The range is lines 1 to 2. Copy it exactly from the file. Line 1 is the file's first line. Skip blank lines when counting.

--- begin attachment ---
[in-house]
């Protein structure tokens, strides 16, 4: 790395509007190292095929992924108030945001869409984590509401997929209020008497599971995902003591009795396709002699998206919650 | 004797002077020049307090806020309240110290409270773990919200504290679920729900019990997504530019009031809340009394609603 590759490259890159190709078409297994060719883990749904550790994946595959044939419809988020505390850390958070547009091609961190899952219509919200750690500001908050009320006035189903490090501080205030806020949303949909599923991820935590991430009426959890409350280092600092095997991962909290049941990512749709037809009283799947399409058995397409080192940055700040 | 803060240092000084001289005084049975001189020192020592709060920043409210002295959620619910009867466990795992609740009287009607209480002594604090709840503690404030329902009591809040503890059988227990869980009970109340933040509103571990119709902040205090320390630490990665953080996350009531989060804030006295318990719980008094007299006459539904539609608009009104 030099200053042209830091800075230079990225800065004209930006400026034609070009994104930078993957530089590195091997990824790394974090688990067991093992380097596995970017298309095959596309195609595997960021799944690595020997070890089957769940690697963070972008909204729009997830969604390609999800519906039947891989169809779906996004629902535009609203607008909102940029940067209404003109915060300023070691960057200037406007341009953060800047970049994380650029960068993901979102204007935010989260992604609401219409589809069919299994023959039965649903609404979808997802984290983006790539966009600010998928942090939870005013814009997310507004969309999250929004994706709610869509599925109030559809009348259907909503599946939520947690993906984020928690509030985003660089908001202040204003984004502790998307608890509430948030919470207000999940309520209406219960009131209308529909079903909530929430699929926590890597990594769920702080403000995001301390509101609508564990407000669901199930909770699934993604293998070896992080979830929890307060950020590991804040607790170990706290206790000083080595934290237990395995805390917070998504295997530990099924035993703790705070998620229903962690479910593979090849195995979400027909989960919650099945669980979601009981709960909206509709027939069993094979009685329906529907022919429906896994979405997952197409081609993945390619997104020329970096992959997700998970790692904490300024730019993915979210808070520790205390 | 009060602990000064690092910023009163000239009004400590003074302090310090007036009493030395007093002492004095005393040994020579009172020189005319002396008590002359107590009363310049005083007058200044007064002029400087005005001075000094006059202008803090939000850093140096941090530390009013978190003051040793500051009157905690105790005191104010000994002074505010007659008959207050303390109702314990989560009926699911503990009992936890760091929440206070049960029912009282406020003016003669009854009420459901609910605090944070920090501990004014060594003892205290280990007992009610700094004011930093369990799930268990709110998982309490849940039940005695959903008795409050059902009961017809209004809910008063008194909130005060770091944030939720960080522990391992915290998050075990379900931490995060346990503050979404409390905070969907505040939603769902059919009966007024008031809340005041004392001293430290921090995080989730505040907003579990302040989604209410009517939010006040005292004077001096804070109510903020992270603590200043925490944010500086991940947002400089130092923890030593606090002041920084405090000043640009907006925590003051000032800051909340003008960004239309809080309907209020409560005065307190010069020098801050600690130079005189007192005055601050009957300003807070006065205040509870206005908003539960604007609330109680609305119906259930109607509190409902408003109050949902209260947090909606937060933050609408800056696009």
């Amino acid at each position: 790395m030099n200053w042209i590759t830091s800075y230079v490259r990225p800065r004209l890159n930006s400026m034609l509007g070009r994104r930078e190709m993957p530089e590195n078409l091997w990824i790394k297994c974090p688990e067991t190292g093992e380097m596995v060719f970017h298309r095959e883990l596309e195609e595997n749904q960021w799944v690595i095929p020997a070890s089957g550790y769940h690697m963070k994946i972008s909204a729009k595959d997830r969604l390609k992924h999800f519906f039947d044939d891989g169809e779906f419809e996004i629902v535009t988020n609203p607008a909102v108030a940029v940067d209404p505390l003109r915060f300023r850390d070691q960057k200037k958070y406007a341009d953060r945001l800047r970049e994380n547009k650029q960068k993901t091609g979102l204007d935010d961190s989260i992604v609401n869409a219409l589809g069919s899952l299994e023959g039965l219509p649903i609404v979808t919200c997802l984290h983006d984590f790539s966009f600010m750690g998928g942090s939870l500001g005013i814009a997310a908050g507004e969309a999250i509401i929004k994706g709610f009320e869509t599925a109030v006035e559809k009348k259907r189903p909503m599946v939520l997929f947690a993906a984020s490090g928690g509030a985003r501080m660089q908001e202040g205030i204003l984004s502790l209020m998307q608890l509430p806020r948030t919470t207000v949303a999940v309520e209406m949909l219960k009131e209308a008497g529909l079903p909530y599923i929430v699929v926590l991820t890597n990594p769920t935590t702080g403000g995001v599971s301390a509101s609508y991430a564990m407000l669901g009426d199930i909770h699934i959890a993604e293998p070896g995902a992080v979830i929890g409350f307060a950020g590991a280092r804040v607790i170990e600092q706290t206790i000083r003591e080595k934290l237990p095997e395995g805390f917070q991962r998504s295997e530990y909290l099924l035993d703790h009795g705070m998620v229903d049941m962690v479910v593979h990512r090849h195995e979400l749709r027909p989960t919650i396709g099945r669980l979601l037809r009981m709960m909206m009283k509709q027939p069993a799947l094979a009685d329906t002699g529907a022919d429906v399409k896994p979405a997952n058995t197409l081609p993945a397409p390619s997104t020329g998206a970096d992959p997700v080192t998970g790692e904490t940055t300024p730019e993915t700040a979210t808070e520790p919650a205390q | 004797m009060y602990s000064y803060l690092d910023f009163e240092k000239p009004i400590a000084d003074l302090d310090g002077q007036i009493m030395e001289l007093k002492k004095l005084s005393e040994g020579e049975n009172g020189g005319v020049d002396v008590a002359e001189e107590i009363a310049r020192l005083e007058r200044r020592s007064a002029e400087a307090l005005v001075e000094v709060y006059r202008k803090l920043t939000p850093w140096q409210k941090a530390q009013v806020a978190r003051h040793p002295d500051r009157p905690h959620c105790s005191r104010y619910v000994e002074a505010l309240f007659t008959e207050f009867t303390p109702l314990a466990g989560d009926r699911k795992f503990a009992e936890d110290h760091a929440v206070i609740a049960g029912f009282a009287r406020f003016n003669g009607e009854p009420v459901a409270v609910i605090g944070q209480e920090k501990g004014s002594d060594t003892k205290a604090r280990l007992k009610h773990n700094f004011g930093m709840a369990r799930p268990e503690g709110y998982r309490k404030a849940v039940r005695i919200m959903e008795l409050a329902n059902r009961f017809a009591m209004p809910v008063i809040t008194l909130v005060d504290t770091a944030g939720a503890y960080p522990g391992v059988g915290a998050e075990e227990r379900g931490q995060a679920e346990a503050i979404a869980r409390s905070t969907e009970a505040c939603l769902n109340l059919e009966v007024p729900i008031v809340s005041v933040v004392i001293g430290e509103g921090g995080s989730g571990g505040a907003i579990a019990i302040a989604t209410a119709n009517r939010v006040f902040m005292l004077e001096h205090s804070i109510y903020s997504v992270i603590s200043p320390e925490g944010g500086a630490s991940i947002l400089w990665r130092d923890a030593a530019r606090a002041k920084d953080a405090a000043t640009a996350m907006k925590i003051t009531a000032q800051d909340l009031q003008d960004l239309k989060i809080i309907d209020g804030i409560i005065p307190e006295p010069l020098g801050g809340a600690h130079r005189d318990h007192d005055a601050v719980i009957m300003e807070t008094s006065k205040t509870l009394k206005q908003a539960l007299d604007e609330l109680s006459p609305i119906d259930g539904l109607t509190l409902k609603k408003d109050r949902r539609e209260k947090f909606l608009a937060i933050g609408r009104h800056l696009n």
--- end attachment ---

[in-house]
């Protein structure tokens, strides 16, 4: 790395509007190292095929992924108030945001869409984590509401997929209020008497599971995902003591009795396709002699998206919650 | 004797002077020049307090806020309240110290409270773990919200504290679920729900019990997504530019009031809340009394609603 590759490259890159190709078409297994060719883990749904550790994946595959044939419809988020505390850390958070547009091609961190899952219509919200750690500001908050009320006035189903490090501080205030806020949303949909599923991820935590991430009426959890409350280092600092095997991962909290049941990512749709037809009283799947399409058995397409080192940055700040 | 803060240092000084001289005084049975001189020192020592709060920043409210002295959620619910009867466990795992609740009287009607209480002594604090709840503690404030329902009591809040503890059988227990869980009970109340933040509103571990119709902040205090320390630490990665953080996350009531989060804030006295318990719980008094007299006459539904539609608009009104 030099200053042209830091800075230079990225800065004209930006400026034609070009994104930078993957530089590195091997990824790394974090688990067991093992380097596995970017298309095959596309195609595997960021799944690595020997070890089957769940690697963070972008909204729009997830969604390609999800519906039947891989169809779906996004629902535009609203607008909102940029940067209404003109915060300023070691960057200037406007341009953060800047970049994380650029960068993901979102204007935010989260992604609401219409589809069919299994023959039965649903609404979808997802984290983006790539966009600010998928942090939870005013814009997310507004969309999250929004994706709610869509599925109030559809009348259907909503599946939520947690993906984020928690509030985003660089908001202040204003984004502790998307608890509430948030919470207000999940309520209406219960009131209308529909079903909530929430699929926590890597990594769920702080403000995001301390509101609508564990407000669901199930909770699934993604293998070896992080979830929890307060950020590991804040607790170990706290206790000083080595934290237990395995805390917070998504295997530990099924035993703790705070998620229903962690479910593979090849195995979400027909989960919650099945669980979601009981709960909206509709027939069993094979009685329906529907022919429906896994979405997952197409081609993945390619997104020329970096992959997700998970790692904490300024730019993915979210808070520790205390 | 009060602990000064690092910023009163000239009004400590003074302090310090007036009493030395007093002492004095005393040994020579009172020189005319002396008590002359107590009363310049005083007058200044007064002029400087005005001075000094006059202008803090939000850093140096941090530390009013978190003051040793500051009157905690105790005191104010000994002074505010007659008959207050303390109702314990989560009926699911503990009992936890760091929440206070049960029912009282406020003016003669009854009420459901609910605090944070920090501990004014060594003892205290280990007992009610700094004011930093369990799930268990709110998982309490849940039940005695959903008795409050059902009961017809209004809910008063008194909130005060770091944030939720960080522990391992915290998050075990379900931490995060346990503050979404409390905070969907505040939603769902059919009966007024008031809340005041004392001293430290921090995080989730505040907003579990302040989604209410009517939010006040005292004077001096804070109510903020992270603590200043925490944010500086991940947002400089130092923890030593606090002041920084405090000043640009907006925590003051000032800051909340003008960004239309809080309907209020409560005065307190010069020098801050600690130079005189007192005055601050009957300003807070006065205040509870206005908003539960604007609330109680609305119906259930109607509190409902408003109050949902209260947090909606937060933050609408800056696009």